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Date of Award
Educational Leadership and Policy
Carolyn M. Shields
Given the increasing number of community college students aspiring to complete a bachelor’s degree and the decrease in traditional college-bound high school graduates universities have started to focus their attention on the recruitment and retention of transfer students. The institution in this study is a large public research institution located in a Midwestern metropolitan area. Ninety-nine (99) scholarship recipients were matched with a group of similarly qualified non-scholarship transfer students to determine whether or not receiving a merit scholarship valued at $10,000 per year for two years had any effect on retention and graduation. The scholarship students did seem to have a slight advantage in terms of graduating within the two-year time span of the scholarship and in greater numbers than the control group. Transfer GPA at the time of matriculation to the university was the strongest predictor of graduation, but more empirical research is needed. Implications for higher education and areas for further study are discussed.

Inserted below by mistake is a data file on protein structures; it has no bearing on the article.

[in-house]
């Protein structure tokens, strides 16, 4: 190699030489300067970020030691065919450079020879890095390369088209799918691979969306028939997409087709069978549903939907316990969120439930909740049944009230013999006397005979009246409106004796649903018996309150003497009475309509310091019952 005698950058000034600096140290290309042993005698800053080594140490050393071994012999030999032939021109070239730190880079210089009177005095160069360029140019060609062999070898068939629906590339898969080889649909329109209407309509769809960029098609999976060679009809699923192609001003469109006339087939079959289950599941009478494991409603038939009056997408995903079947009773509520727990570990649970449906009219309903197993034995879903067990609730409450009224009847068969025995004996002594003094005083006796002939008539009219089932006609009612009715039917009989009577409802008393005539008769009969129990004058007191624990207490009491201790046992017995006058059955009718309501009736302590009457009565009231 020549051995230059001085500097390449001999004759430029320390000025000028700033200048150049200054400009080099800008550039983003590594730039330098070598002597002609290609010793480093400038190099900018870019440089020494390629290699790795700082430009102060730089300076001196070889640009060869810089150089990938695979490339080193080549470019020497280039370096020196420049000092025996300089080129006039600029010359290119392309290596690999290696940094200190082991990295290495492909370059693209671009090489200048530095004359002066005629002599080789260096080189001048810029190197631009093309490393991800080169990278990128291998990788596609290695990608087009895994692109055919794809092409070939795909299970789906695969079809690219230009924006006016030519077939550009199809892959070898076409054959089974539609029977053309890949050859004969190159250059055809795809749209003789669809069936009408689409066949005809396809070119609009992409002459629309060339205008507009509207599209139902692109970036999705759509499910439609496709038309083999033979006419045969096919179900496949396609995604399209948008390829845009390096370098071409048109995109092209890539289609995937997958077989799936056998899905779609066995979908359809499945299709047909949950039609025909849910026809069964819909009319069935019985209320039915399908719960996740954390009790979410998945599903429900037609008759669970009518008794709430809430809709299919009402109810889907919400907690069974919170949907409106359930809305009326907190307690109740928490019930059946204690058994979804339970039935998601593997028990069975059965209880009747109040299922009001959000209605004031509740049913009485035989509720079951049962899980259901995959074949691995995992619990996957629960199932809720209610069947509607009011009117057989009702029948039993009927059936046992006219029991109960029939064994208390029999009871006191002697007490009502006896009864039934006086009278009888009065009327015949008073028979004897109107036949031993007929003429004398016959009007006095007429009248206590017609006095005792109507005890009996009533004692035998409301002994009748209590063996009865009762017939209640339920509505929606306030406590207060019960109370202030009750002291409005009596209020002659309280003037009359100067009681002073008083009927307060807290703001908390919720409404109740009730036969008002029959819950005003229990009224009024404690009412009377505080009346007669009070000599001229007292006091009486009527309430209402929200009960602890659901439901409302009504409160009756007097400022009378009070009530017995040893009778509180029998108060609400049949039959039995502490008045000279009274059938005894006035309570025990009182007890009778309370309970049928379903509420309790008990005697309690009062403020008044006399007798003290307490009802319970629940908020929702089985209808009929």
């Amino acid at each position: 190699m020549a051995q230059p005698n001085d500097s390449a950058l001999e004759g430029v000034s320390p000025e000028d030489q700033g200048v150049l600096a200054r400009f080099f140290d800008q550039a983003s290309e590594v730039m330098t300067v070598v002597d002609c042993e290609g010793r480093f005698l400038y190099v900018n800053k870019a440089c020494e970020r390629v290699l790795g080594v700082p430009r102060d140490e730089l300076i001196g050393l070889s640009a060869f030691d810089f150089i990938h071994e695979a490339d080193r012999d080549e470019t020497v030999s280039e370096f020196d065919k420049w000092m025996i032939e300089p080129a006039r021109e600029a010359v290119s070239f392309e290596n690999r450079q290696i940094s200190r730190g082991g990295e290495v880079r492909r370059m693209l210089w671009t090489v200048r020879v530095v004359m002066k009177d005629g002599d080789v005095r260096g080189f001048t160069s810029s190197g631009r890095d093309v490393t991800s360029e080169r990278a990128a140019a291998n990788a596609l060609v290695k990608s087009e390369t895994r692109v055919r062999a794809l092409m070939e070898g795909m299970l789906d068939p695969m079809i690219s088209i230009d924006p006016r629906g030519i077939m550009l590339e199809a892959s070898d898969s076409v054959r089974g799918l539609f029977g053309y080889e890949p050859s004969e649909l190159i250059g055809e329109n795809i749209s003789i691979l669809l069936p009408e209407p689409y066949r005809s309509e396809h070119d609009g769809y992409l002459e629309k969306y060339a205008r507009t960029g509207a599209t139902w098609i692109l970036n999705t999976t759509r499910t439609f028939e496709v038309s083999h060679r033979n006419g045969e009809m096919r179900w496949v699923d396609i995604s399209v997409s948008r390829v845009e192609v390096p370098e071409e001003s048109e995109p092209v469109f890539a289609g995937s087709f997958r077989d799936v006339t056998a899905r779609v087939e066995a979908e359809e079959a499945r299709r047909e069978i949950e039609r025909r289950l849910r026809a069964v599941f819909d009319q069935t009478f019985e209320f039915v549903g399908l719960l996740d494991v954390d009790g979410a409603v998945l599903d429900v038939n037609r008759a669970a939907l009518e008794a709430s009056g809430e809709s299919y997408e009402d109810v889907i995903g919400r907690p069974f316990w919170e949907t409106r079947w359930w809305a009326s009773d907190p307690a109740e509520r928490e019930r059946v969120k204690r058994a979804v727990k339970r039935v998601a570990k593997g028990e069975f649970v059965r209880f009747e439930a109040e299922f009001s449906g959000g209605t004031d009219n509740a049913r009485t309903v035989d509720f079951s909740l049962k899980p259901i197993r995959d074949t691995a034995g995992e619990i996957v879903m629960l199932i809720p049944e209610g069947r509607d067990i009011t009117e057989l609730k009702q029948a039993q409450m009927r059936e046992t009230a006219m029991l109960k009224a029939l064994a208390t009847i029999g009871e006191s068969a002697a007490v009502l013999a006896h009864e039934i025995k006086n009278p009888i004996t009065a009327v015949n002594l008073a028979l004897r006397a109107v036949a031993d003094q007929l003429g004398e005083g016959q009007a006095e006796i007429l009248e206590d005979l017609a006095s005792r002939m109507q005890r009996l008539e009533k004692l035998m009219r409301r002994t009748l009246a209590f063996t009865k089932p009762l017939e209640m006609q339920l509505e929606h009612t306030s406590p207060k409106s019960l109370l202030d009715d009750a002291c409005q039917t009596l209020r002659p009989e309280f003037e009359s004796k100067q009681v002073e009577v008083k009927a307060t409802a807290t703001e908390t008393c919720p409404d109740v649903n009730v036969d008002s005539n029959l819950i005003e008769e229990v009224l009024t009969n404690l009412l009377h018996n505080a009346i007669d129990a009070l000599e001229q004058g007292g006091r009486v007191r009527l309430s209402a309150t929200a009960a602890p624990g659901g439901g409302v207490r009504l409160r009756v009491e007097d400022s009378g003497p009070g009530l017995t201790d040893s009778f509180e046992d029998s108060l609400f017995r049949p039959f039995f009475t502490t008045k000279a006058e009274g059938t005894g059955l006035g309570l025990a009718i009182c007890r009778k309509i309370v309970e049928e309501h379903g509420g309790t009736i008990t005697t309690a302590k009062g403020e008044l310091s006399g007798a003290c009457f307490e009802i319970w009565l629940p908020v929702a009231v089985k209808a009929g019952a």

Lagman Sperl, Liza Ann, "Effects Of Merit Aid On Transfer Student Time To Degree At A Four-Year, Urban, Public University" (2021). Wayne State University Dissertations. 3516.